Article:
Friday, November 10, 2017

THE PRAIRIE EDITOR: Can The GOP Lose The U.S. House In 2018?

Many pundits are currently speculating about the political
control of the U.S. house in January, 2019 (following the 2018
national mid-term elections). Conventional wisdom now
says that it is quite possible that the Democrats could retake
control of this “people’s body” of the Congress.

Previous conventional wisdom was that Republicans had a
“lock” on control until at least 2023 when a the first U.S. house
after reapportionment takes office. That opinion was based on
the GOP voter advantage in currently-drawn districts.

Fueling the new guesswork is the notable number of retiring
conservative incumbents --- although most of those retiring
represent safe districts for their party. There likely will be
liberal gains in the next U.S. house --- although there are a few
good prospects for GOP gains, e.g. in Minnesota’s CD-1 where
the liberal incumbent is retiring to run for governor.

So which conventional wisdom is more likely to come true?

First, it must be said, any outcome is possible. Despite their
current large majority (241 to 194), the party in power often
loses many seats in the first mid-term election after they win
the presidency. On the other hand, as I recently pointed out,
the 2017 off-year elections revealed no dispositive evidence that
the Democratic victories in two “blue” states, and in the mostly
“blue” urban areas were an omen for next year. Michael Barone
further points out that the watershed “upset”election of 2016
is probably the “new normal.”

If the current debate and formulation of a new tax policy does
not result in a new tax code, as was promised by Republicans
in 2016, and combined with a failure to repeal and replace
Obamacare, also a major GOP promise, I think much of the
conservative congressional district advantage is severely
weakened. Prospects for Democrats to regain control would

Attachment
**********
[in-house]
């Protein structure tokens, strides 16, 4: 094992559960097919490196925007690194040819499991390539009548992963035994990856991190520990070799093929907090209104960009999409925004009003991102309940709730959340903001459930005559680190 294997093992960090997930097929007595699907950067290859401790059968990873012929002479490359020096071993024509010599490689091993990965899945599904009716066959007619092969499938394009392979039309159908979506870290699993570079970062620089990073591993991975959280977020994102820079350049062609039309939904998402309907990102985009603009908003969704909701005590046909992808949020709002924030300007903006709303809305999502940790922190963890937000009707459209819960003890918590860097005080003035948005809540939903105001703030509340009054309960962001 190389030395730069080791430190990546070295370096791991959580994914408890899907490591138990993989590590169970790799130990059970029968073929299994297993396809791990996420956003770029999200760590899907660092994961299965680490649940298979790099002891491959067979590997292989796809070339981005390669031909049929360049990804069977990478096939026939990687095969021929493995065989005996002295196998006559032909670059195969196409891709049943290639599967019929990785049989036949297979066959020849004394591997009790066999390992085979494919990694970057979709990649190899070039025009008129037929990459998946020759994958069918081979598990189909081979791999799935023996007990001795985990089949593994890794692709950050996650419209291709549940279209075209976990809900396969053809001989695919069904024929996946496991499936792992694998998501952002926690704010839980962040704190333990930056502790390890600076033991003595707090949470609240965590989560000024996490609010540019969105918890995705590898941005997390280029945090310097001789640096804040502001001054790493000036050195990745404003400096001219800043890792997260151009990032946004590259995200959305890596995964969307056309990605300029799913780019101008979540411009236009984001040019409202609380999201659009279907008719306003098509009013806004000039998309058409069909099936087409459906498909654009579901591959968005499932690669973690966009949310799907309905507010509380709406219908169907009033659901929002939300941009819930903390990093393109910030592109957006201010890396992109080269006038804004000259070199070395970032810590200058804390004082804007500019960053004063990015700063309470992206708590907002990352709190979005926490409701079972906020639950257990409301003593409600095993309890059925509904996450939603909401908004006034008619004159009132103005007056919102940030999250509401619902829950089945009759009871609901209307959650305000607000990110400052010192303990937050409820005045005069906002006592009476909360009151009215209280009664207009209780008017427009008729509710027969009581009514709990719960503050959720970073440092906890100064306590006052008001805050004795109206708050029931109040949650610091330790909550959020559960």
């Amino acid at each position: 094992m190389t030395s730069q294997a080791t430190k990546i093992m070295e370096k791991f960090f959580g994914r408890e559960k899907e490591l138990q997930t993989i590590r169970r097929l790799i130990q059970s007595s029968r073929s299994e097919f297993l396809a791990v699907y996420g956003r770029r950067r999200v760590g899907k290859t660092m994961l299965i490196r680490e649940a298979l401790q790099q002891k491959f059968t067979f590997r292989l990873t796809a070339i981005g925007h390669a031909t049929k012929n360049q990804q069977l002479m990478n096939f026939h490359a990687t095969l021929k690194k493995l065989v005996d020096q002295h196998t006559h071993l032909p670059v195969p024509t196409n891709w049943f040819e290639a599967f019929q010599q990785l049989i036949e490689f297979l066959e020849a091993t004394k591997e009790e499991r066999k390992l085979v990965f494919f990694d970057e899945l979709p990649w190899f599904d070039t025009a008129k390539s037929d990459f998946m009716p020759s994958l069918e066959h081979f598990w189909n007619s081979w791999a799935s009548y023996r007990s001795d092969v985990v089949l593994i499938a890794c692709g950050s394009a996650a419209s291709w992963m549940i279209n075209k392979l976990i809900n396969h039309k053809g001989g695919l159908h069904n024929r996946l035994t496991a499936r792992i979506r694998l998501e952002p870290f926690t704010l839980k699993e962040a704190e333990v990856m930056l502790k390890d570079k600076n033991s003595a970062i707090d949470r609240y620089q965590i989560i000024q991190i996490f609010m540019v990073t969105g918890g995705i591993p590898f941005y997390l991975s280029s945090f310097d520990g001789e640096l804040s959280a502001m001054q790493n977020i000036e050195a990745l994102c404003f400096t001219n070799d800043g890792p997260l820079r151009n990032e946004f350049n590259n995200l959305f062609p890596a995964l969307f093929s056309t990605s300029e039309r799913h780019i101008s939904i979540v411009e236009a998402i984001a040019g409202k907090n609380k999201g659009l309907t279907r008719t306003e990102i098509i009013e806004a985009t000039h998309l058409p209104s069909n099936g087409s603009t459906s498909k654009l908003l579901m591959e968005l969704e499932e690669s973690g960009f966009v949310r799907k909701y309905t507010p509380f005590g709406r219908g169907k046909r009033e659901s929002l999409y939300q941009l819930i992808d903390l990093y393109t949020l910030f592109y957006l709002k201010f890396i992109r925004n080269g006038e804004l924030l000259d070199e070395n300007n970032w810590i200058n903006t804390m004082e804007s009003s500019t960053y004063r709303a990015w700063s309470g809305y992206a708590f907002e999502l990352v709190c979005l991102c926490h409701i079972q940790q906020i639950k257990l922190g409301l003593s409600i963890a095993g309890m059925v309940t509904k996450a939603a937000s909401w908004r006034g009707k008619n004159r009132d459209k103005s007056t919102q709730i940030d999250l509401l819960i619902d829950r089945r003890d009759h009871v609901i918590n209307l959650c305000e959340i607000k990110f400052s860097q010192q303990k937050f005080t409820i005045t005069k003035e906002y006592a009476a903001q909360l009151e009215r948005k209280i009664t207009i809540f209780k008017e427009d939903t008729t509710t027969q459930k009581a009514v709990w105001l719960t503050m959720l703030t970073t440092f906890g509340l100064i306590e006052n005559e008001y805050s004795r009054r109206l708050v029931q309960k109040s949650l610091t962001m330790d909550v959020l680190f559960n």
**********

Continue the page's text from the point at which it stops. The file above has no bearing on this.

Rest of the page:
then be significantly advanced.

Nonetheless, the speculation is rather premature. President
Donald Trump’s disruption of the Obama policy legacy and,
indeed, of the whole Washington, DC political culture, has
only begun. If it continues, and it is seen as an improvement,
a contrarian outcome in 2018 is possible. If his leadership
becomes mired in more stalemate in the Congress, or Mr.
Trump himself falters, next year would be a good one for the
opposition party.

More important now, I think, than any speculation about who
wins or loses in 2018 is keeping an eye on the quality of
recruitments by the two major parties for competitive seats,
the usable money they are raising (the net amounts after they
pay their fundraising consultants), and the voter ID/GOTV
strategies they are employing in the close contests. Also
important will be the opposition approach to Donald Trump.
The current strategy, as I and others have pointed out, is not
working beyond the liberal base. A refusal to take a new
strategic course may not make much headway in the “new

When we know who is running against whom, what the
Congress accomplishes in the coming weeks, and the state
of the economy in the spring and summer of 2018, there
will be time enough for making all the political guessing
we can muster.

Copyright (c) 2017 by Barry Casselman. All rights reserved.

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